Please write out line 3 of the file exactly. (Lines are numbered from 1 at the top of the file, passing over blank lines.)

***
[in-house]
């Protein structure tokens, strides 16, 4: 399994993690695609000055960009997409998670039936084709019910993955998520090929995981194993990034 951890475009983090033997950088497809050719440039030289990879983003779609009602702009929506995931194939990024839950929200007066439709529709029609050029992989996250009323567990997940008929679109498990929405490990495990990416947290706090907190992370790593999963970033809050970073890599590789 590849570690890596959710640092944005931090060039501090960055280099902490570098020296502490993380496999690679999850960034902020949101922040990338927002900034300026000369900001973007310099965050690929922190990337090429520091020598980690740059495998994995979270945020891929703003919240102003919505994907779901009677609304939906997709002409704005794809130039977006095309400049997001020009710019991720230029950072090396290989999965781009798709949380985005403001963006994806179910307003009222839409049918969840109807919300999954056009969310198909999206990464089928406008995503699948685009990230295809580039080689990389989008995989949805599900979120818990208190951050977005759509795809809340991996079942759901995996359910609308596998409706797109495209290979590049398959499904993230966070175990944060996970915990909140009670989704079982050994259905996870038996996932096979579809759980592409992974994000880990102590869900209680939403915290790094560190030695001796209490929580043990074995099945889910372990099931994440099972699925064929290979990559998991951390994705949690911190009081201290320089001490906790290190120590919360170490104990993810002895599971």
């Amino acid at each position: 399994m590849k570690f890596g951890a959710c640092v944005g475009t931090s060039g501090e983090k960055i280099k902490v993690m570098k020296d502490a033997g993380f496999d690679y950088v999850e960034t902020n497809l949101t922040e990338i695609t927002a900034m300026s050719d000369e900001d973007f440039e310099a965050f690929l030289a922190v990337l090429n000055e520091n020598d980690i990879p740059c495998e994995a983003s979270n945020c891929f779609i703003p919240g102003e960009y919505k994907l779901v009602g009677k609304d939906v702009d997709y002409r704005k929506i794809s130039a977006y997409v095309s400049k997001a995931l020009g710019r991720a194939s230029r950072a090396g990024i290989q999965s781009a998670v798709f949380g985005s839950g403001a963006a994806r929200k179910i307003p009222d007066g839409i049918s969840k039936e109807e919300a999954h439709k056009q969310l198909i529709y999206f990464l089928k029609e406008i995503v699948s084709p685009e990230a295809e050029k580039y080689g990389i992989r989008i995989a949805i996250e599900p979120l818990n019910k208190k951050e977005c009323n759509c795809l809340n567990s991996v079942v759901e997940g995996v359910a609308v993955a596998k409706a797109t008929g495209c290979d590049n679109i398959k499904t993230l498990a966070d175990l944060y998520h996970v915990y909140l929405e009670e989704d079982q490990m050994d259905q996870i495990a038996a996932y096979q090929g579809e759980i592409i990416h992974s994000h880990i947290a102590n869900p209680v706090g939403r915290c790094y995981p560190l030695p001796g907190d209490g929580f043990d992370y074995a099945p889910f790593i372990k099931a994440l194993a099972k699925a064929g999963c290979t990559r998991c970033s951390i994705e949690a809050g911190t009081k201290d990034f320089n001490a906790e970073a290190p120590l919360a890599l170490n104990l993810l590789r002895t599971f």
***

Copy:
């Amino acid at each position: 399994m590849k570690f890596g951890a959710c640092v944005g475009t931090s060039g501090e983090k960055i280099k902490v993690m570098k020296d502490a033997g993380f496999d690679y950088v999850e960034t902020n497809l949101t922040e990338i695609t927002a900034m300026s050719d000369e900001d973007f440039e310099a965050f690929l030289a922190v990337l090429n000055e520091n020598d980690i990879p740059c495998e994995a983003s979270n945020c891929f779609i703003p919240g102003e960009y919505k994907l779901v009602g009677k609304d939906v702009d997709y002409r704005k929506i794809s130039a977006y997409v095309s400049k997001a995931l020009g710019r991720a194939s230029r950072a090396g990024i290989q999965s781009a998670v798709f949380g985005s839950g403001a963006a994806r929200k179910i307003p009222d007066g839409i049918s969840k039936e109807e919300a999954h439709k056009q969310l198909i529709y999206f990464l089928k029609e406008i995503v699948s084709p685009e990230a295809e050029k580039y080689g990389i992989r989008i995989a949805i996250e599900p979120l818990n019910k208190k951050e977005c009323n759509c795809l809340n567990s991996v079942v759901e997940g995996v359910a609308v993955a596998k409706a797109t008929g495209c290979d590049n679109i398959k499904t993230l498990a966070d175990l944060y998520h996970v915990y909140l929405e009670e989704d079982q490990m050994d259905q996870i495990a038996a996932y096979q090929g579809e759980i592409i990416h992974s994000h880990i947290a102590n869900p209680v706090g939403r915290c790094y995981p560190l030695p001796g907190d209490g929580f043990d992370y074995a099945p889910f790593i372990k099931a994440l194993a099972k699925a064929g999963c290979t990559r998991c970033s951390i994705e949690a809050g911190t009081k201290d990034f320089n001490a906790e970073a290190p120590l919360a890599l170490n104990l993810l590789r002895t599971f």